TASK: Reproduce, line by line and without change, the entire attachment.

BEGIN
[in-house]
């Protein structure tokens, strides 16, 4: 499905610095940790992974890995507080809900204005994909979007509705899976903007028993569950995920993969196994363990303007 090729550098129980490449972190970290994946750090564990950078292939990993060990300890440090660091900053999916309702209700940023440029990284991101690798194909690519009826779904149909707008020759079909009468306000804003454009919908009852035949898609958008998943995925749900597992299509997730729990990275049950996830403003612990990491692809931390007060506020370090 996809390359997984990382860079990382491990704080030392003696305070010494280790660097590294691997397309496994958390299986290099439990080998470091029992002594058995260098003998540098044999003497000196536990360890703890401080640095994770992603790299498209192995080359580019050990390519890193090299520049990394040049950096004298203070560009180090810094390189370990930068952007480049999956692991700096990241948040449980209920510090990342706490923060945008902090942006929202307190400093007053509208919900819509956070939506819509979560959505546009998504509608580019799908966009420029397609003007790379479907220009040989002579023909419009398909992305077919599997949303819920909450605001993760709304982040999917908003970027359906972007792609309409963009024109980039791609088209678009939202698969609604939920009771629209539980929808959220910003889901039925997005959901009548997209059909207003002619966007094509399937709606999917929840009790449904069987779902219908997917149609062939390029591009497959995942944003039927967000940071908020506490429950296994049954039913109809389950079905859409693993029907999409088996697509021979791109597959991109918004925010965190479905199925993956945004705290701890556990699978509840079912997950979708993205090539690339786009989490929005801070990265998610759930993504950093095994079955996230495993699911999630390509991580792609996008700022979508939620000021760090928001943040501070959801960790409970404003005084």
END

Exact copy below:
[in-house]
């Protein structure tokens, strides 16, 4: 499905610095940790992974890995507080809900204005994909979007509705899976903007028993569950995920993969196994363990303007 090729550098129980490449972190970290994946750090564990950078292939990993060990300890440090660091900053999916309702209700940023440029990284991101690798194909690519009826779904149909707008020759079909009468306000804003454009919908009852035949898609958008998943995925749900597992299509997730729990990275049950996830403003612990990491692809931390007060506020370090 996809390359997984990382860079990382491990704080030392003696305070010494280790660097590294691997397309496994958390299986290099439990080998470091029992002594058995260098003998540098044999003497000196536990360890703890401080640095994770992603790299498209192995080359580019050990390519890193090299520049990394040049950096004298203070560009180090810094390189370990930068952007480049999956692991700096990241948040449980209920510090990342706490923060945008902090942006929202307190400093007053509208919900819509956070939506819509979560959505546009998504509608580019799908966009420029397609003007790379479907220009040989002579023909419009398909992305077919599997949303819920909450605001993760709304982040999917908003970027359906972007792609309409963009024109980039791609088209678009939202698969609604939920009771629209539980929808959220910003889901039925997005959901009548997209059909207003002619966007094509399937709606999917929840009790449904069987779902219908997917149609062939390029591009497959995942944003039927967000940071908020506490429950296994049954039913109809389950079905859409693993029907999409088996697509021979791109597959991109918004925010965190479905199925993956945004705290701890556990699978509840079912997950979708993205090539690339786009989490929005801070990265998610759930993504950093095994079955996230495993699911999630390509991580792609996008700022979508939620000021760090928001943040501070959801960790409970404003005084």